A ski lift ride with a stranger often can be quite interesting. There is something about the isolation of two strangers on the chair that can spark exchanges that wouldn't happen in other circumstances. I must confess I enjoy drawing people out with leading questions. Often this leads into confessional statements that make me feel like a priest or a therapist. Most of the time I am leading the conversation but occasionally my companion will inquire about me.
Because many of my geezer companions were not in attendance today, I had many solo rides and some new companions who had interesting stories to tell. Here are three of them that speak to therapy sessions on the lift.
My first encounter was with a 52 year old gentleman that had grown up in Canada. In our conversation about skiing we drifted off into family matters. He revealed that he was a widower of seven years and was raising two youngsters after the untimely car crash death of his wife. He confessed that he was unlikely to ever get married again. This comment came after he heard a bit of my story of marrying a second time and even having a second family in my senior years. My thought is that maybe he will reconsider his reluctance to marry again after hearing of my 40 years of blessed reprieve.
My second encounter was with a tall blonde lady of undetermined age with a massive head of hair. No helmet but I didn't comment on that! I'm a bit adamant that helmets are essential for skiers! She revealed that she was from Wisconsin and had moved to a friends place in the area when covid struck in 2019. She now plans to return to Wisconsin for a reason that I didn't hear. I have visited Wisconsin so I asked her what she thought of upstate New York. Her's was a positive response and we mutually agreed both our areas have a lot to offer. Somehow we drifted off to discussing of our heritage. I had asked whether she might be Scandinavian. Turns out she had a German, Irish, Czech lineage. I shared with her that we had some things in common since I have a German, Irish and Dutch lineage. I sensed there was some nostalgia about her return to Wisconsin.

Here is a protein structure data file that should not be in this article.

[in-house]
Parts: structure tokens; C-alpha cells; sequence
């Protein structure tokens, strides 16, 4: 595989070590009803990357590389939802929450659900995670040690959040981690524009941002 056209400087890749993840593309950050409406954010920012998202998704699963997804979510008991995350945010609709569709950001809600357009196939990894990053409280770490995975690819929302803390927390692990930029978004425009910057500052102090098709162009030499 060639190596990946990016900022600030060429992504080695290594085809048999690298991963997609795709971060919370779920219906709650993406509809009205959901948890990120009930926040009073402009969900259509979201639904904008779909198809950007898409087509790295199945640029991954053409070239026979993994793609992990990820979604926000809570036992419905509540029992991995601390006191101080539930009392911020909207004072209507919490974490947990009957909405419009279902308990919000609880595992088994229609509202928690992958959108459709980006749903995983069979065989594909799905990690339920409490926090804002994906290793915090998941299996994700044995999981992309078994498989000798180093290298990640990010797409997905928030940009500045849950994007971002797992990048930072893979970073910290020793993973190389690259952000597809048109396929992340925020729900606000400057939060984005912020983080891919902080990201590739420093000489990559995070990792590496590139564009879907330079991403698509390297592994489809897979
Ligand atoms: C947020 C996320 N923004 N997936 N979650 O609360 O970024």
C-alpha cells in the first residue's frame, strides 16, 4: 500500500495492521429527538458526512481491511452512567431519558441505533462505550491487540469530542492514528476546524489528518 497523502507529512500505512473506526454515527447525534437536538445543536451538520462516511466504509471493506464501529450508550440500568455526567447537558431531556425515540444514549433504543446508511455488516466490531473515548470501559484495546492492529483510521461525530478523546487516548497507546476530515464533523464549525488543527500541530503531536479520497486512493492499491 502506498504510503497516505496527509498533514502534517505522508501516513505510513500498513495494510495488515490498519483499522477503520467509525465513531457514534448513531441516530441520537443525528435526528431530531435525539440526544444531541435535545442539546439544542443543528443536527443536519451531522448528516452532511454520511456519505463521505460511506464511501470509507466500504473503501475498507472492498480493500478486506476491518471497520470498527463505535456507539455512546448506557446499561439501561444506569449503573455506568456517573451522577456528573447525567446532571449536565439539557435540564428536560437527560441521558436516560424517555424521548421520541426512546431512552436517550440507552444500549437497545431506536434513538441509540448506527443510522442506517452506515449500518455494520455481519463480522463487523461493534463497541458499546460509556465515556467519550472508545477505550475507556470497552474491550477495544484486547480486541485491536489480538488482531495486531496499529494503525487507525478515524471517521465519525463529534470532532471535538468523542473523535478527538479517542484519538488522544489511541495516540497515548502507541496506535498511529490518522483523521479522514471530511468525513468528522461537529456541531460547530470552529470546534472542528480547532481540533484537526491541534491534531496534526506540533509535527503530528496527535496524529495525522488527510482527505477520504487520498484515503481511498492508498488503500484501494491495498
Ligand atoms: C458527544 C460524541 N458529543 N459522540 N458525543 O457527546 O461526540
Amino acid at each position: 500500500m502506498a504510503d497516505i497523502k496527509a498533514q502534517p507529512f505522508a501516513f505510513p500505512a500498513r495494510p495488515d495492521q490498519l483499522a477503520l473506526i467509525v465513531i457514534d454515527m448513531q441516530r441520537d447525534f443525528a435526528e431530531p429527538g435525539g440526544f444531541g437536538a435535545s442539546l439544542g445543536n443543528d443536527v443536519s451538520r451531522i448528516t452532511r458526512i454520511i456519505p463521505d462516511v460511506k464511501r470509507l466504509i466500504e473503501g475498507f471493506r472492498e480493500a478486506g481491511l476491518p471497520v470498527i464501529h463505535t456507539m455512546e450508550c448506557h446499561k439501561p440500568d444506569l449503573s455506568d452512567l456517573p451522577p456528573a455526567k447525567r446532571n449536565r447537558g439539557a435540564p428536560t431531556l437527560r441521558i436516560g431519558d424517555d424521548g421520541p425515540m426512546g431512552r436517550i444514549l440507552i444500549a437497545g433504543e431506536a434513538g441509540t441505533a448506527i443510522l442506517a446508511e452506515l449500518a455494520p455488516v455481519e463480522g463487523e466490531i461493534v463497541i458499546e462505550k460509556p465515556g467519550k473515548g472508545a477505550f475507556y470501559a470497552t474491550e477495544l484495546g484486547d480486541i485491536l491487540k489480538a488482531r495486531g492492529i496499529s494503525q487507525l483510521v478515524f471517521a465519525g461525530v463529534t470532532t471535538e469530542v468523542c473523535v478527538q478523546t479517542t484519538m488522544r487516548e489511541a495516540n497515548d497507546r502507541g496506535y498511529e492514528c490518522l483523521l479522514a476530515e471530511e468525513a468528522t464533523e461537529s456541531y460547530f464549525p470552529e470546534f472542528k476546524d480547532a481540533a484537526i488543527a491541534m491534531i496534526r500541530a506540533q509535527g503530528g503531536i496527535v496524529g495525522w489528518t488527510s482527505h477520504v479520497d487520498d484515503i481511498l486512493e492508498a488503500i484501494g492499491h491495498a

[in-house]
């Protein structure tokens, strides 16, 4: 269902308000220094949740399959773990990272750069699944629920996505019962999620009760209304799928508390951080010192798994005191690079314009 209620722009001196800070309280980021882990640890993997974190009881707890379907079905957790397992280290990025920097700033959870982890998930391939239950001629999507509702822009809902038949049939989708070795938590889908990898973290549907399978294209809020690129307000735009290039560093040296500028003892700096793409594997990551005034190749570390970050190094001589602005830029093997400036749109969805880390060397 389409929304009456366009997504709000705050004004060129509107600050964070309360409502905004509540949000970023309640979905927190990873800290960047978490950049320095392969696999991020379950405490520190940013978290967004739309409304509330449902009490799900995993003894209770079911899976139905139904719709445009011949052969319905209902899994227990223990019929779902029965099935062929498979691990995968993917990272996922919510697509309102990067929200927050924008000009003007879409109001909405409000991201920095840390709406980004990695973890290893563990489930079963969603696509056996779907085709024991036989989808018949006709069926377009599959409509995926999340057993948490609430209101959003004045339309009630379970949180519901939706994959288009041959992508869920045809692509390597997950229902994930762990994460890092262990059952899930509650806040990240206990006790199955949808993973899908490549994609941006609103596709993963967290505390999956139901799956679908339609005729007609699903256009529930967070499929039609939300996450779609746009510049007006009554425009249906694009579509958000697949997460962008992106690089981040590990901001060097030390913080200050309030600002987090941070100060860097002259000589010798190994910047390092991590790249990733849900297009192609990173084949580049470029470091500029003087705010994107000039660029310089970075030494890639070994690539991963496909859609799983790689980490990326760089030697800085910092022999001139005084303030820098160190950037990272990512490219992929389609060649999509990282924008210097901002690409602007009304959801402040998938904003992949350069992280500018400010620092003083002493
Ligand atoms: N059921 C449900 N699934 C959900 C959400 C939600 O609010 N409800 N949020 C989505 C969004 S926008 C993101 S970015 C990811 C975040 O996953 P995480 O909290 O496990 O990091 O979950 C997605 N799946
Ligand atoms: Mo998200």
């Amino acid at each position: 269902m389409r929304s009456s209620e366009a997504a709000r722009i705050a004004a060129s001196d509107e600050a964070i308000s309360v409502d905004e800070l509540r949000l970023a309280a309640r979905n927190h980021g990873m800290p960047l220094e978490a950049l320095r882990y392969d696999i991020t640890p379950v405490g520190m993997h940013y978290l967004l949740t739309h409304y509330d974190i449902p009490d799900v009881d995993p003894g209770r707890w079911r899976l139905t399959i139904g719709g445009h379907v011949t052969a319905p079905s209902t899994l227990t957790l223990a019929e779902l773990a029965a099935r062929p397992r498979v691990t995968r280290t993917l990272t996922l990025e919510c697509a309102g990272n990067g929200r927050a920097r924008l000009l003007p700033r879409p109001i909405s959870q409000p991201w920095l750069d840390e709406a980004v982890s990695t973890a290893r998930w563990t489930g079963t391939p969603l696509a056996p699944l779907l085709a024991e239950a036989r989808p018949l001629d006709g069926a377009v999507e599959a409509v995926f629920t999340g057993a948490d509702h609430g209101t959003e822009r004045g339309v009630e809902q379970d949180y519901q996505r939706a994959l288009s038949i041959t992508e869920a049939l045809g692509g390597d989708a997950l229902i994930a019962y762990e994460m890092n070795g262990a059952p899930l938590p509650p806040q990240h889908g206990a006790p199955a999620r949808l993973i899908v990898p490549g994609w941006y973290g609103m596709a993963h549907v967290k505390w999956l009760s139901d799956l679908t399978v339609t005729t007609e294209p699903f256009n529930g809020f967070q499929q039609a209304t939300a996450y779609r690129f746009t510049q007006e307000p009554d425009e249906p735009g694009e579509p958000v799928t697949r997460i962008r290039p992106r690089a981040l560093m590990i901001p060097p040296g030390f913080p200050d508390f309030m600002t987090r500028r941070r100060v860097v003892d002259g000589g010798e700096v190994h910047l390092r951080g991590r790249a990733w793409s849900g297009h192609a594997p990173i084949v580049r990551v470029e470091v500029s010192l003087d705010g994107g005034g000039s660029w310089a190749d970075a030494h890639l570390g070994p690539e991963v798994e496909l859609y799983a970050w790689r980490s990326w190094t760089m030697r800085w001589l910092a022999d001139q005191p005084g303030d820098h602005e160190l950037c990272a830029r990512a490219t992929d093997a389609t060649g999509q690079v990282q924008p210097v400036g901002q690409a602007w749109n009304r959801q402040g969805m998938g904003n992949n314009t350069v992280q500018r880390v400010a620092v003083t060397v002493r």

My third encounter was with a lady from our area who was a retired surgical nurse. She opened our conversation with the comment that she was having trouble finding time to ski due to her impending move to Virginia Beach. I never determined whether her spouse had died or there was a divorce, but it seems she was on her own with coping with a transition to a new life, She had angst about leaving ski country and an established networks to be with children and grandchildren in a new location. Her son has bought a house for her in Virginia Beach so she is well cared for physically but still there is the emotional adjustment. As we left the lift I wished her a good run and said that I was sure she would succeed in her transition.
I would comment that this piece strays a bit from the skiing focus per se. However skiing is more that the physical endeavor. There are the other dimensions of social and cultural interactions. Actually I enjoy my role as counselor!
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